Cold Cure Epoxy Application

Proportioning: Is an easy 2:1 ratio. 

The warmer the temperature, the less working time and the faster the cure will be.

Varying the amount of hardener will not speed up or retard the cure.  The 2 to 1 ratio must always remain accurate (use a measuring cup). Mix the two components very thoroughly, it is ready to apply.  Working time for one litre at 70 degrees F. or 20 deg. C is about 20 minutes and is fully cured in 6 – 8 hours.  Take into account that the colder the temperature, the longer the working time, and the slower the cure time.

 Sealer and Adhesive:

Great for tight joints, just spread with a brush or spatula; there is no need for clamping, just enough support to hold the pieces together until set.  Due to cold-Cure’s high penetration into wood, we recommend applying some of the mixed resin to both surfaces to be glued first. This is because it soaks into the wood and does not leave enough on the surface to completely wet out the opposite surface, resulting in a resin starved joint.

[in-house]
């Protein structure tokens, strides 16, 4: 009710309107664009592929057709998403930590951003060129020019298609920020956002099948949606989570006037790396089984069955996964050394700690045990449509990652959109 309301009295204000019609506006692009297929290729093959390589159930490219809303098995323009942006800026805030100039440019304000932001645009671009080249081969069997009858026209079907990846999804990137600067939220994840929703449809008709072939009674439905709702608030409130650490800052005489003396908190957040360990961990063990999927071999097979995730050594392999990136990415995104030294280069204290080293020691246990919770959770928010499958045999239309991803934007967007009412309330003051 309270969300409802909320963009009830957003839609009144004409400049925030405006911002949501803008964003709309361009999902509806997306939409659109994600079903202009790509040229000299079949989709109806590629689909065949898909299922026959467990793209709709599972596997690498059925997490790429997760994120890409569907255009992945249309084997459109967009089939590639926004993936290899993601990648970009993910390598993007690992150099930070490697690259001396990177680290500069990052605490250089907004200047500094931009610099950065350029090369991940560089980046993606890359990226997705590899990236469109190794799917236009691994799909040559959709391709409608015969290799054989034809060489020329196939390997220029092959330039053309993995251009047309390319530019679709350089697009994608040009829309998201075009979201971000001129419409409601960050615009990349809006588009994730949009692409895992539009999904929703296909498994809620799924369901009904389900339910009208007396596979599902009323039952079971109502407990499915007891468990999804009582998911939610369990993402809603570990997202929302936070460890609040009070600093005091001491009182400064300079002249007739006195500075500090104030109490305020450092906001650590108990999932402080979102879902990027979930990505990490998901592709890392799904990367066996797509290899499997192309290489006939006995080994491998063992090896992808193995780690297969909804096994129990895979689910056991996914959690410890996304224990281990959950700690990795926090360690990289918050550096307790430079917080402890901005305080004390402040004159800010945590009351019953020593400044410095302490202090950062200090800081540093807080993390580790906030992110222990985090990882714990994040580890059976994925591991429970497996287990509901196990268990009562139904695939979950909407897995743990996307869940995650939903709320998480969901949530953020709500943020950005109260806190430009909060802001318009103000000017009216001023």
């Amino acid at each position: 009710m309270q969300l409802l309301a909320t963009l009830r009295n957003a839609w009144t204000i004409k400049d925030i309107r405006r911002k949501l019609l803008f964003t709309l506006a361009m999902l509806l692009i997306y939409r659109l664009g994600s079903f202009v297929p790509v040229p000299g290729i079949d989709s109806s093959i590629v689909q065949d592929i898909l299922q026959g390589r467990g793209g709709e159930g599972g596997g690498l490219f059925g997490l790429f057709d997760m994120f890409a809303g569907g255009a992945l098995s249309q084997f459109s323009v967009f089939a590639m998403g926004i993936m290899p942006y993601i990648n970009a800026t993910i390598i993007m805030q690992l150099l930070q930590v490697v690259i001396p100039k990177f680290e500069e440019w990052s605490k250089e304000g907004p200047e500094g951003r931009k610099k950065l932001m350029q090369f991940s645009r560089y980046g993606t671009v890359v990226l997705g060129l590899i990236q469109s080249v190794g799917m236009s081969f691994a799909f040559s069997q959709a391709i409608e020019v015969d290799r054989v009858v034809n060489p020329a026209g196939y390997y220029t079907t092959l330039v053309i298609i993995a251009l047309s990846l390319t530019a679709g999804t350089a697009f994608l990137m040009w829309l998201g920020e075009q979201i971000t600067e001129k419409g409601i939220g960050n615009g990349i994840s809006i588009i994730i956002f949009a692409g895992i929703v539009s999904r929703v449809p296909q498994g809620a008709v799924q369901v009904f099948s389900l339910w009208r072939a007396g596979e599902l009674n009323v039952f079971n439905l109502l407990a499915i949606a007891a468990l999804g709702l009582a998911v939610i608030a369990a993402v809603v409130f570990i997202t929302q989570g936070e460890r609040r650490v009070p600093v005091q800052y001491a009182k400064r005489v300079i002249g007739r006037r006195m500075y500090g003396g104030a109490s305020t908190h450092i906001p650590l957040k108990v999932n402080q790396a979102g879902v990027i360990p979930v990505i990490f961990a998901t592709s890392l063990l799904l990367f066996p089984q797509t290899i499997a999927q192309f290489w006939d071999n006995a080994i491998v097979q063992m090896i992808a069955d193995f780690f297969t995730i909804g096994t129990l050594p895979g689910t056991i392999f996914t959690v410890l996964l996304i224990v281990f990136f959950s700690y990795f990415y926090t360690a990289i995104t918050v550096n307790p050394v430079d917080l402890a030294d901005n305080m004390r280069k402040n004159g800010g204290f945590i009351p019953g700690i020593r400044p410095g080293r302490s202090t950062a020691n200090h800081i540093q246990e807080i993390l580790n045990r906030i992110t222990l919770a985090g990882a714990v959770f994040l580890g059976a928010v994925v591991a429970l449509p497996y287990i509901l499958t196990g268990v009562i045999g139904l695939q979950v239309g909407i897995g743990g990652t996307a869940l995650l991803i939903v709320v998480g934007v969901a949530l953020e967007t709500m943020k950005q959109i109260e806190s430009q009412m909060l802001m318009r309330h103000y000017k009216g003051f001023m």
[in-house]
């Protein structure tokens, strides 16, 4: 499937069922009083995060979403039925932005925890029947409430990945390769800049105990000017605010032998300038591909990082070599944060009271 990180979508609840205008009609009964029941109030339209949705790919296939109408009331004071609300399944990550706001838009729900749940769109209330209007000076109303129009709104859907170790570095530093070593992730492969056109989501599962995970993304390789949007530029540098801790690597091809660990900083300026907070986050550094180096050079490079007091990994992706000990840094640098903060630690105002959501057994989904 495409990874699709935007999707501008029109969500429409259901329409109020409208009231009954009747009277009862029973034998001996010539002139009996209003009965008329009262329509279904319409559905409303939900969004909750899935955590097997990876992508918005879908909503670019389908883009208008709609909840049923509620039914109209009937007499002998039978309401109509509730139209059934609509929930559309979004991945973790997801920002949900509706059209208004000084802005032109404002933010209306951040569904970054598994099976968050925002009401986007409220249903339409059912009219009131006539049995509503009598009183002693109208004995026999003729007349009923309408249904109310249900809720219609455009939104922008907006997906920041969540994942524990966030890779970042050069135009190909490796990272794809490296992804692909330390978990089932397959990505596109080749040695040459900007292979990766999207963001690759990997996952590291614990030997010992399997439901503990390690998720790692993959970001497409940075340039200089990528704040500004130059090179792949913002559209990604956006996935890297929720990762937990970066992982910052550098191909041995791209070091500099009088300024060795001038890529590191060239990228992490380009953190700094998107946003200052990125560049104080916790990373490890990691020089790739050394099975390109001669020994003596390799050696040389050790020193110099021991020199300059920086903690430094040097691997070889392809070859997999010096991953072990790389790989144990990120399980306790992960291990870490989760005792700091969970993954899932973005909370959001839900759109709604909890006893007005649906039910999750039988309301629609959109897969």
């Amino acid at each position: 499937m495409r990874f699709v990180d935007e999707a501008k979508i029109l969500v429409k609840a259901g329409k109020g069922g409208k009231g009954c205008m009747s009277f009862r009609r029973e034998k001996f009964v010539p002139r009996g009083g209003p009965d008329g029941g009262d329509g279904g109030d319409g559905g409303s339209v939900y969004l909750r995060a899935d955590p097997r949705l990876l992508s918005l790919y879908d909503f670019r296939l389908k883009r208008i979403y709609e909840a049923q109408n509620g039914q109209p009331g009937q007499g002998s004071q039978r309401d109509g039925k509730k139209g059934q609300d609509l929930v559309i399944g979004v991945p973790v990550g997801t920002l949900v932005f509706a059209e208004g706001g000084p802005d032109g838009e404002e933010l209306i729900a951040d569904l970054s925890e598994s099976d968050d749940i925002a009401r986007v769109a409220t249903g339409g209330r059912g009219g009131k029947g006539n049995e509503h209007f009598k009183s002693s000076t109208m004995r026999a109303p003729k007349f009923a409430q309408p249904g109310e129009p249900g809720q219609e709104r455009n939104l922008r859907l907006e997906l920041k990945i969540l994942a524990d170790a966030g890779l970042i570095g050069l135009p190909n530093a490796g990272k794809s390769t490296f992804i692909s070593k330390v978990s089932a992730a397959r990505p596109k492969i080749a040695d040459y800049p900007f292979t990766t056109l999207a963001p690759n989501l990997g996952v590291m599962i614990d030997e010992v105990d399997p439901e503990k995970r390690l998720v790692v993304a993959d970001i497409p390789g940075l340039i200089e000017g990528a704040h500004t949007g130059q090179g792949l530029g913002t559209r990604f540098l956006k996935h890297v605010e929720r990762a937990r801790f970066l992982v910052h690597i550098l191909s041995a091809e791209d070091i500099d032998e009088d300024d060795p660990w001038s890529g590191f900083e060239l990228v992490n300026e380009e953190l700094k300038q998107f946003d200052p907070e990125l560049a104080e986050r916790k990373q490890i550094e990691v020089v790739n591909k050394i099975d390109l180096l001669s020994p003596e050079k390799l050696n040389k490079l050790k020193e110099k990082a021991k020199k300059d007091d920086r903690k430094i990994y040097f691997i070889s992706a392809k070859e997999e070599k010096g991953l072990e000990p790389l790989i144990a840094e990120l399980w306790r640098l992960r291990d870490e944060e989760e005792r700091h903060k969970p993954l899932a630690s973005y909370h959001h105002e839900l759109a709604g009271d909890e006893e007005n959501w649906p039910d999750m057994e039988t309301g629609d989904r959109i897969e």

Gap Filler:

When using as a gap filler (for misaligned joints, spaces, cracks and holes) or gluing a vertical surface; Cold-Cure should be thickened with a non-sagging agent like talc or cabosil. This will assist in extending the coverage. Any large filling job should have sawdust or other available filler to add for thickening so that it does not run.  Once mixed thoroughly, add your filler slowly, so it does not clump and take care that all the filler particles are moistened with the resin. Keep adding filler until it peaks like whipped cream.  Thickened Cold-Cure will be stronger that the surface being filled.

Sheathing:

Cold-Cure for sheathing is an excellent, tough, flexible and impact –resistant resin for all fiberglass cloth; for example: roving (18oz), chopped matte (1.5 oz), veil (light weight), dynel (acrylic) and kevlar (nylon). Due to the starch binder in fiberglass materials it is not recommended for corners or curves because epoxies do not contain the styrene necessary to bread down the starch binder as do polyester resins.  See tabbing for corners.

 

(Note: stolen from Industrial Formulators of Canada Ltd.)

 


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